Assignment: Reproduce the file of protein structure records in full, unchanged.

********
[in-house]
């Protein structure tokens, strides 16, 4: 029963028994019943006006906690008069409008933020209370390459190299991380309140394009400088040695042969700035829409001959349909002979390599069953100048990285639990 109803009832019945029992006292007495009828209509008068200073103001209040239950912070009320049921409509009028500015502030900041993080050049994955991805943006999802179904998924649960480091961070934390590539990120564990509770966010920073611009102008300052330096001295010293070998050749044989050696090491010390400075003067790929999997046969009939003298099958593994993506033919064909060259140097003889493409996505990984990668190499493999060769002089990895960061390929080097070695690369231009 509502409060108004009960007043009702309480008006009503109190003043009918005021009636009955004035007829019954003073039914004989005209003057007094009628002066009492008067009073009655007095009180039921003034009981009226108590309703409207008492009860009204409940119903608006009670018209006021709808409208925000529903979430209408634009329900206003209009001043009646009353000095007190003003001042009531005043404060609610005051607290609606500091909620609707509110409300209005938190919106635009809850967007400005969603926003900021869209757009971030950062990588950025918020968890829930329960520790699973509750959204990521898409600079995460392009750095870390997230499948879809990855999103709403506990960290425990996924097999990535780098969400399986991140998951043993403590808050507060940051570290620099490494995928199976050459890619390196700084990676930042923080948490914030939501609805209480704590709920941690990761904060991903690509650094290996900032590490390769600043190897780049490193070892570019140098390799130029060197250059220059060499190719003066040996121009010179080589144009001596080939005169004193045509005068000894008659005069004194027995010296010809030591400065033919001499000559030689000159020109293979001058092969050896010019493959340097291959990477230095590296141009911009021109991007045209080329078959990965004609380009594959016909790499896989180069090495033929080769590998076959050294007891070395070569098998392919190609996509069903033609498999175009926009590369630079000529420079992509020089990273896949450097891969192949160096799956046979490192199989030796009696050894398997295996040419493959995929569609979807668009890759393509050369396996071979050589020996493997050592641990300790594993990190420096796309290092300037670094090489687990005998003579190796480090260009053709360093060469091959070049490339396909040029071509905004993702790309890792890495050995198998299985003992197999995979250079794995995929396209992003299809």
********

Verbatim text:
[in-house]
């Protein structure tokens, strides 16, 4: 029963028994019943006006906690008069409008933020209370390459190299991380309140394009400088040695042969700035829409001959349909002979390599069953100048990285639990 109803009832019945029992006292007495009828209509008068200073103001209040239950912070009320049921409509009028500015502030900041993080050049994955991805943006999802179904998924649960480091961070934390590539990120564990509770966010920073611009102008300052330096001295010293070998050749044989050696090491010390400075003067790929999997046969009939003298099958593994993506033919064909060259140097003889493409996505990984990668190499493999060769002089990895960061390929080097070695690369231009 509502409060108004009960007043009702309480008006009503109190003043009918005021009636009955004035007829019954003073039914004989005209003057007094009628002066009492008067009073009655007095009180039921003034009981009226108590309703409207008492009860009204409940119903608006009670018209006021709808409208925000529903979430209408634009329900206003209009001043009646009353000095007190003003001042009531005043404060609610005051607290609606500091909620609707509110409300209005938190919106635009809850967007400005969603926003900021869209757009971030950062990588950025918020968890829930329960520790699973509750959204990521898409600079995460392009750095870390997230499948879809990855999103709403506990960290425990996924097999990535780098969400399986991140998951043993403590808050507060940051570290620099490494995928199976050459890619390196700084990676930042923080948490914030939501609805209480704590709920941690990761904060991903690509650094290996900032590490390769600043190897780049490193070892570019140098390799130029060197250059220059060499190719003066040996121009010179080589144009001596080939005169004193045509005068000894008659005069004194027995010296010809030591400065033919001499000559030689000159020109293979001058092969050896010019493959340097291959990477230095590296141009911009021109991007045209080329078959990965004609380009594959016909790499896989180069090495033929080769590998076959050294007891070395070569098998392919190609996509069903033609498999175009926009590369630079000529420079992509020089990273896949450097891969192949160096799956046979490192199989030796009696050894398997295996040419493959995929569609979807668009890759393509050369396996071979050589020996493997050592641990300790594993990190420096796309290092300037670094090489687990005998003579190796480090260009053709360093060469091959070049490339396909040029071509905004993702790309890792890495050995198998299985003992197999995979250079794995995929396209992003299809």